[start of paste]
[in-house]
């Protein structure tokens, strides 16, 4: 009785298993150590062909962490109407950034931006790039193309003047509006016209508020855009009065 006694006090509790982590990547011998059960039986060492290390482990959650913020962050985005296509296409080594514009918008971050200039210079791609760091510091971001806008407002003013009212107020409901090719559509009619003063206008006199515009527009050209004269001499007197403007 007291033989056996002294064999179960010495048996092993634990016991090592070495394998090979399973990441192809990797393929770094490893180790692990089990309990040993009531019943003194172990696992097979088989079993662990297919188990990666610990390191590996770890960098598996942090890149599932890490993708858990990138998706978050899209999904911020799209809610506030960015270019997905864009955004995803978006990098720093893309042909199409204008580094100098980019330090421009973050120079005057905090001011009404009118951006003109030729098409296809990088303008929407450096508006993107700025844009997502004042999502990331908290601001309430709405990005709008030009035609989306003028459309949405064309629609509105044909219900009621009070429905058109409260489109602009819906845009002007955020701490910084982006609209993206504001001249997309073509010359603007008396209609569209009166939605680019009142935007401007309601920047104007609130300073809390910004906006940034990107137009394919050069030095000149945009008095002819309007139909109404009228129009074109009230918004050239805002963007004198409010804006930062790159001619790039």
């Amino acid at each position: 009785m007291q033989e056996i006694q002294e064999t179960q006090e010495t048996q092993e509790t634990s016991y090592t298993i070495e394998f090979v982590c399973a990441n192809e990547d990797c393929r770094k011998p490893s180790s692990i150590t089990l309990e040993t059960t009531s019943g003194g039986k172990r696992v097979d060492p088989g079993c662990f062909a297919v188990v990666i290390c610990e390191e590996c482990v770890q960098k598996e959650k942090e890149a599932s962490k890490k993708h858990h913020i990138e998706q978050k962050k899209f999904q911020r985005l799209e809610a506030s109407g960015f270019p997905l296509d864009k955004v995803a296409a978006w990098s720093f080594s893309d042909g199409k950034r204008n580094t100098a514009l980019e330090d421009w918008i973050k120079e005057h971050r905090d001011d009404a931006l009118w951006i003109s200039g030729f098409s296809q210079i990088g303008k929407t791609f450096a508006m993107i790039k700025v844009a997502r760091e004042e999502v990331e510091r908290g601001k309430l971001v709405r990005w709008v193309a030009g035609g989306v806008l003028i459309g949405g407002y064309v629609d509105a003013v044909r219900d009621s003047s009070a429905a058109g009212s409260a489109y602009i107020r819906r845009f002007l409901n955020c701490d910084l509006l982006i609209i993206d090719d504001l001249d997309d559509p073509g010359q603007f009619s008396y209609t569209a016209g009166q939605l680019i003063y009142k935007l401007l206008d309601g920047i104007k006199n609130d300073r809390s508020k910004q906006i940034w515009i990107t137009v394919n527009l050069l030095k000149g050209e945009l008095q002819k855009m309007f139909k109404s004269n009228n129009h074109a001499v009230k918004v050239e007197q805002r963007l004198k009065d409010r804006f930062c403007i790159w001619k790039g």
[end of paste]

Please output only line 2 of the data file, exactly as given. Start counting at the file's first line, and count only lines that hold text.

């Protein structure tokens, strides 16, 4: 009785298993150590062909962490109407950034931006790039193309003047509006016209508020855009009065 006694006090509790982590990547011998059960039986060492290390482990959650913020962050985005296509296409080594514009918008971050200039210079791609760091510091971001806008407002003013009212107020409901090719559509009619003063206008006199515009527009050209004269001499007197403007 007291033989056996002294064999179960010495048996092993634990016991090592070495394998090979399973990441192809990797393929770094490893180790692990089990309990040993009531019943003194172990696992097979088989079993662990297919188990990666610990390191590996770890960098598996942090890149599932890490993708858990990138998706978050899209999904911020799209809610506030960015270019997905864009955004995803978006990098720093893309042909199409204008580094100098980019330090421009973050120079005057905090001011009404009118951006003109030729098409296809990088303008929407450096508006993107700025844009997502004042999502990331908290601001309430709405990005709008030009035609989306003028459309949405064309629609509105044909219900009621009070429905058109409260489109602009819906845009002007955020701490910084982006609209993206504001001249997309073509010359603007008396209609569209009166939605680019009142935007401007309601920047104007609130300073809390910004906006940034990107137009394919050069030095000149945009008095002819309007139909109404009228129009074109009230918004050239805002963007004198409010804006930062790159001619790039």